Ah, the joy of a new puppy. For all the greatness they bring into our lives, puppies can cause a whole lot of trouble, too. If you’ve recently gotten a dog, expect to have your life change completely. Here are some problems all puppy parents can relate to.
Everything Is a Chew Toy
You never knew that shoes, pillows, and even the TV remote would be so hard to protect from your puppy the land shark! Dogs of all ages chew to relieve pain in their teeth, reduce stress and regulate their emotions.
Puppies are especially prone to exploring the world with their mouths. Even if this means nipping your own fingers when you’re just trying to give them love!
What to do about it: Make sure puppies always have toys to entertain themselves and when they engage in play with you. Learn their play style, so you can help them build good habits early on. Keep anything they may chew out-of-reach. Small baskets on the counter make an easy place to put at-risk objects! One useful tip is to start teaching your puppy to ignore something by teaching the cue word “leave it”.
Freezing Weather Potty Breaks
Housetraining a puppy can feel like an Olympic hurdle, especially during the winter months. You’re shivering, they’re shivering, and potty pads are looking better and better every minute.
While it’s great to give your pup a space to relieve themselves as they learn to go outside, avoid making this too much of a habit.
Without consistency, puppies will struggle to understand that they’re supposed to go outdoors only in the long run.
What to do about it: Start house training ASAP, especially if your puppy has already gotten used to using indoor pads. Make sure you stick to a routine. If your dog is still having frequent accidents, consider going out more often. And don’t forget treats!
Tangled Leashes With Other Dogs
Meet and greets are fun for your pup, but they can make for some pretty awkward social encounters for us humans. Leash training is something many owners don’t consider, because puppies just look so darn cute when they’re attacking their leads or lying down and refusing to walk.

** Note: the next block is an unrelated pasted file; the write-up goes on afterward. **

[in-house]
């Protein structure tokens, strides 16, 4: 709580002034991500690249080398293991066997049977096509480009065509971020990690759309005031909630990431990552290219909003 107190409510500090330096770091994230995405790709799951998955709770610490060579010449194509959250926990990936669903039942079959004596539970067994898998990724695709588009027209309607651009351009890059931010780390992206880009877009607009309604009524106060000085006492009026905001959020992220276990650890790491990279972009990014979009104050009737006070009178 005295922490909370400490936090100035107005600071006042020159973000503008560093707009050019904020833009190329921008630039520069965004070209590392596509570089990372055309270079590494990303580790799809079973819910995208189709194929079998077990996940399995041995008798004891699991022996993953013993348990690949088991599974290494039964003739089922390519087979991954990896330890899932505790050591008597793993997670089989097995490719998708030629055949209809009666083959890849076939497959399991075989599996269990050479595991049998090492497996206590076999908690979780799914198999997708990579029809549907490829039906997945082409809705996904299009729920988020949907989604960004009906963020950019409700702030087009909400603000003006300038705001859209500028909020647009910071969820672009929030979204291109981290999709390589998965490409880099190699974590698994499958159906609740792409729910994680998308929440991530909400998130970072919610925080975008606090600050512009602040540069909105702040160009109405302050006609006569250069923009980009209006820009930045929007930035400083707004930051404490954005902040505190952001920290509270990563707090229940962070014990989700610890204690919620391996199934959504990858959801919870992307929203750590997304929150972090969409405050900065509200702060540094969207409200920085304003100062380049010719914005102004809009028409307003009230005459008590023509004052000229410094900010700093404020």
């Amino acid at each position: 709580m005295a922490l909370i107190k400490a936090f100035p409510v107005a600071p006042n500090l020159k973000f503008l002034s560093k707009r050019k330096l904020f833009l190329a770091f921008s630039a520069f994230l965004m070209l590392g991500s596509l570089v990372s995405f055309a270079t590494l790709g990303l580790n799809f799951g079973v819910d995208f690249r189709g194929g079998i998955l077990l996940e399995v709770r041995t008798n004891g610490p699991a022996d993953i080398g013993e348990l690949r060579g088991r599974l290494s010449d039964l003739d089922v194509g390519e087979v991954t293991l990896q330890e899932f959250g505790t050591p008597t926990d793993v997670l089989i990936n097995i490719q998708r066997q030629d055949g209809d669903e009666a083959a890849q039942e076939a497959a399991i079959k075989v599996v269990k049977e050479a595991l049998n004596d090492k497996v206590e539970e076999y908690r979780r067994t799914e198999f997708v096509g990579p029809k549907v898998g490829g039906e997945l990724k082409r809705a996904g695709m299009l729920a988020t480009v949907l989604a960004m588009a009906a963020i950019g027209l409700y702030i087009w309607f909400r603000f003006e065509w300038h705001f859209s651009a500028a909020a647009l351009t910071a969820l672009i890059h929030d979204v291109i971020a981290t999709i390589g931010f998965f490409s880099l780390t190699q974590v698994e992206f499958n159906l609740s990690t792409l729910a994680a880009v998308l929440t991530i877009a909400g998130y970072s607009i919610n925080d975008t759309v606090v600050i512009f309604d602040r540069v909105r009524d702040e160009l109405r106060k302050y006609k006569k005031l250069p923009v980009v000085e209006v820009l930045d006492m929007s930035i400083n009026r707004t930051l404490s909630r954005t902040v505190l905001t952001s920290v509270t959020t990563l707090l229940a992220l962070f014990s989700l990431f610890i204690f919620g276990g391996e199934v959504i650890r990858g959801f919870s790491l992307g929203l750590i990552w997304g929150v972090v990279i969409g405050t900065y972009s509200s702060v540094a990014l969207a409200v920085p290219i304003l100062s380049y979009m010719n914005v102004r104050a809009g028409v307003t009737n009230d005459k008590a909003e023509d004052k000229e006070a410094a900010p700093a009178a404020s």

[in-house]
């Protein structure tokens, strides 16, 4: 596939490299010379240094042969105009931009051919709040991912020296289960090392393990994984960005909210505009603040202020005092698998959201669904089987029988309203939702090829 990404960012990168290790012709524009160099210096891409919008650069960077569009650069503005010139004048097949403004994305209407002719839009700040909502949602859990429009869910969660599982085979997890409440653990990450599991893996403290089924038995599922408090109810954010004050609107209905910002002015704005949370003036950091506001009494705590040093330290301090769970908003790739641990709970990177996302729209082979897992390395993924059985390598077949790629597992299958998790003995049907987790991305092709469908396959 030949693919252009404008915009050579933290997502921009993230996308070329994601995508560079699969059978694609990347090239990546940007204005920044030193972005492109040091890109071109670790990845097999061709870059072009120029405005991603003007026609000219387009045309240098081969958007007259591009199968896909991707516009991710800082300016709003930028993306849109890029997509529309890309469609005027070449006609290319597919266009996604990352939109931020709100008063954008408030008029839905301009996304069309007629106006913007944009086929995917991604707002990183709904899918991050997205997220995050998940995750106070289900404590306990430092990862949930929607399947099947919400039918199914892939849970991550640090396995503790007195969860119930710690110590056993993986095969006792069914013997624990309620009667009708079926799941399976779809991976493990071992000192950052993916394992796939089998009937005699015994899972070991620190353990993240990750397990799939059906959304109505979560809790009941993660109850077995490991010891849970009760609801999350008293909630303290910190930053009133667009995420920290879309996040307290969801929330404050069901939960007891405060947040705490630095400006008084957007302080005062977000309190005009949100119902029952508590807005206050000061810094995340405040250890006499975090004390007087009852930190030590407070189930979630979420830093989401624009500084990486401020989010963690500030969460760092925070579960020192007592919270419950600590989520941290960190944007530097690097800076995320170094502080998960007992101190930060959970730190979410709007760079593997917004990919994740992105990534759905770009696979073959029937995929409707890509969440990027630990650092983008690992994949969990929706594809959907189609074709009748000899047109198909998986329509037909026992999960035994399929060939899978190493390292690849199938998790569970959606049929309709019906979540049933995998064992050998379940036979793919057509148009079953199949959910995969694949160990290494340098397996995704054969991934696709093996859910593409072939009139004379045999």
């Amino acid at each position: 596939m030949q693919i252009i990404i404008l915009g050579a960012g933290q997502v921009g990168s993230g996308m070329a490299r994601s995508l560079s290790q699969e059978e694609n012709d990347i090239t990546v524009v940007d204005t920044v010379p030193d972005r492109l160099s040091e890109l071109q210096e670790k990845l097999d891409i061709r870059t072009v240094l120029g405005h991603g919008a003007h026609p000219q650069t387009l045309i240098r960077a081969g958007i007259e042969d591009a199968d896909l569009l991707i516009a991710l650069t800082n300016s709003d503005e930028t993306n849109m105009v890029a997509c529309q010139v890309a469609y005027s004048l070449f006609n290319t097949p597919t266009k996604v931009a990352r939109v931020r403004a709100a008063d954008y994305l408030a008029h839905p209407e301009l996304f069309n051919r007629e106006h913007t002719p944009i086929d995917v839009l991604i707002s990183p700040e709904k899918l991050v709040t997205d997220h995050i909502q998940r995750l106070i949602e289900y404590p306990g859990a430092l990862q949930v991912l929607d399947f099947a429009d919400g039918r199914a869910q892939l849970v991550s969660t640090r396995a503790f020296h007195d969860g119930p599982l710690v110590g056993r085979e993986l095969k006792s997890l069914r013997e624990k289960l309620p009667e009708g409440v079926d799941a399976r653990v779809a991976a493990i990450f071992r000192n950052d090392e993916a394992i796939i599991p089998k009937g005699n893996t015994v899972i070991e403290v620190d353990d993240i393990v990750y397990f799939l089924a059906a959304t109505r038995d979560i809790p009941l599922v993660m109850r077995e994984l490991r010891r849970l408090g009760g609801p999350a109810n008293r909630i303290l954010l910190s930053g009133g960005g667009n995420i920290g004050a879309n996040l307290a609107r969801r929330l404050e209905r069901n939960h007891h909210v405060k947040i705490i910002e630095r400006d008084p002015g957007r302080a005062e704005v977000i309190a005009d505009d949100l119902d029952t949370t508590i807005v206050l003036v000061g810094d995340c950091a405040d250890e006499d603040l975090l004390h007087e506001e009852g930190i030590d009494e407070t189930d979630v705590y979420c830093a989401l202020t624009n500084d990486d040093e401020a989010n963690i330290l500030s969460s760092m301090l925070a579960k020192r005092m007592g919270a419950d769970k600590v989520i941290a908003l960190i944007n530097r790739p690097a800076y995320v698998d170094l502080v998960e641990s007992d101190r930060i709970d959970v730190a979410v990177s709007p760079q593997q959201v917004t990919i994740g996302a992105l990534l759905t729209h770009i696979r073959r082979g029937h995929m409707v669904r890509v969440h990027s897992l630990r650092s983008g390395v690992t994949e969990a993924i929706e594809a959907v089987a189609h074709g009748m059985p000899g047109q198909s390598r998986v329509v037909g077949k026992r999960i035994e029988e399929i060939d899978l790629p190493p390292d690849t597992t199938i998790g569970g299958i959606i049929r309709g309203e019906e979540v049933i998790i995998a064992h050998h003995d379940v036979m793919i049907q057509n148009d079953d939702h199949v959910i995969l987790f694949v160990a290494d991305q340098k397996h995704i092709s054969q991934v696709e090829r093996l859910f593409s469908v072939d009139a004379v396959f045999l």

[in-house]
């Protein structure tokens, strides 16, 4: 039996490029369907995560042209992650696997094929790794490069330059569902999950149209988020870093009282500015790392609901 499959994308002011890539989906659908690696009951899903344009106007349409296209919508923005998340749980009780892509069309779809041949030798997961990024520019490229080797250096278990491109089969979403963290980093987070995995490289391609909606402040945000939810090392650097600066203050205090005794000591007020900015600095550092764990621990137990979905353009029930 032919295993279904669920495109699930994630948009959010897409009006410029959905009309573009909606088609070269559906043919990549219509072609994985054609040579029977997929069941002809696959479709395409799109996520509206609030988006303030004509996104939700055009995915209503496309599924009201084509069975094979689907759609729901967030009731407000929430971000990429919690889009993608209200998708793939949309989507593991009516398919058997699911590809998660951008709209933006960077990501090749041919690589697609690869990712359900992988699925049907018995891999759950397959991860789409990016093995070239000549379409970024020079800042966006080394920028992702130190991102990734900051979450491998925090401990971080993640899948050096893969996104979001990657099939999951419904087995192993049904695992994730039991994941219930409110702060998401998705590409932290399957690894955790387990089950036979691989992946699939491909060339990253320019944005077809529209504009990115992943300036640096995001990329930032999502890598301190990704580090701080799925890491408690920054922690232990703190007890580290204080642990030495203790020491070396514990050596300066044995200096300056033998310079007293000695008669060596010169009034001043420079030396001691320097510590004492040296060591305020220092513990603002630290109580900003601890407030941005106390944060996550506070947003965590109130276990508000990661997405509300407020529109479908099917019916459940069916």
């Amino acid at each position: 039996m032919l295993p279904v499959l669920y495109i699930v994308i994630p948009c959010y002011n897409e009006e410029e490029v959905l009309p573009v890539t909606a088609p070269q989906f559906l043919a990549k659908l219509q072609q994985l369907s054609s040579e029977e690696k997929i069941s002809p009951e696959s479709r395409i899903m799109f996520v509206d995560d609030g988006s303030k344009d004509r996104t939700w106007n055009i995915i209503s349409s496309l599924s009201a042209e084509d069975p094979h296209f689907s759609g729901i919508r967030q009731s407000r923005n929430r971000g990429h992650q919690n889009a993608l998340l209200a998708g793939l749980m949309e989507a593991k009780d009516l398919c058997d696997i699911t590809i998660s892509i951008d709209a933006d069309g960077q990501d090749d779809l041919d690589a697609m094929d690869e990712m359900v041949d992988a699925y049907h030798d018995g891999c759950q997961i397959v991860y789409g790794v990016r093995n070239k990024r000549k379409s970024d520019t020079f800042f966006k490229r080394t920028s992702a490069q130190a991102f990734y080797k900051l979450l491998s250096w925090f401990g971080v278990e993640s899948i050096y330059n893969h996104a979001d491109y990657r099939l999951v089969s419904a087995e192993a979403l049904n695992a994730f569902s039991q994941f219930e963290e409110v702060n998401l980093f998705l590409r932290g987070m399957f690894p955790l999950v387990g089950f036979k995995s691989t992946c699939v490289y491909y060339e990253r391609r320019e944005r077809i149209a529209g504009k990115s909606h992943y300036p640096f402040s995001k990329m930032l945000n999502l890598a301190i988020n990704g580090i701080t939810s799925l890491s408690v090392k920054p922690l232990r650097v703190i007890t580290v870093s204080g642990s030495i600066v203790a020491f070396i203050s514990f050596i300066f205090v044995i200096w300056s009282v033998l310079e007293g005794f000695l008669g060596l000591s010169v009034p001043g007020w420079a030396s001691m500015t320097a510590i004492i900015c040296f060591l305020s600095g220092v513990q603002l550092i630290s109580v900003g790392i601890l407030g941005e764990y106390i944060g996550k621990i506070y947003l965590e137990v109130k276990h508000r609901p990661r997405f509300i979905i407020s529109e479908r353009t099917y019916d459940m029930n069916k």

What to do about it: Focus on leash training using OneMind Dogs’ Puppy Training courses. Practice indoors, too, so your dog gets used to walking well at all times. And switch to a harness over a collar for greater control on walks. Check out our webinar on the 5 easy steps to stop leash pulling.
Jumping on Strangers
Few people will turn down a puppy’s greeting, but jumping is not a behavior you want to ignore. As puppies get bigger, they can knock down children, the elderly or even get bitten by other dogs. It’s best to address jumping as early as possible, both at home and on walks.
What to do about it: Teach your puppy the art of patience, even when they’re excited. Dogs have to learn emotional regulation, too! When they learn that 4 feet on the floor gets them pats, they’ll be much calmer when they greet people and other dogs.
Barking at Everything
Puppy barks are cute, and it’s hard to resist paying puppies attention when they bark, but barking can get old fast. Other people are a lot less likely to appreciate your dog’s vocals, no matter how cute they may be. It’s best to curb barking early, so your dog will learn how to live peacefully with you as they grow.
What to do about it: Start rewarding your puppy whenever they’re relaxed — sitting or lying down near you. It’s also important to teach them a command like, “calm down”, so they can learn to self-soothe. Don’t give your puppy attention for barking, not even by saying “shoosh” or similar, as then your puppy gets what they want. Any kind of attention (even negative) will still reward, and increase, the barking behavior.
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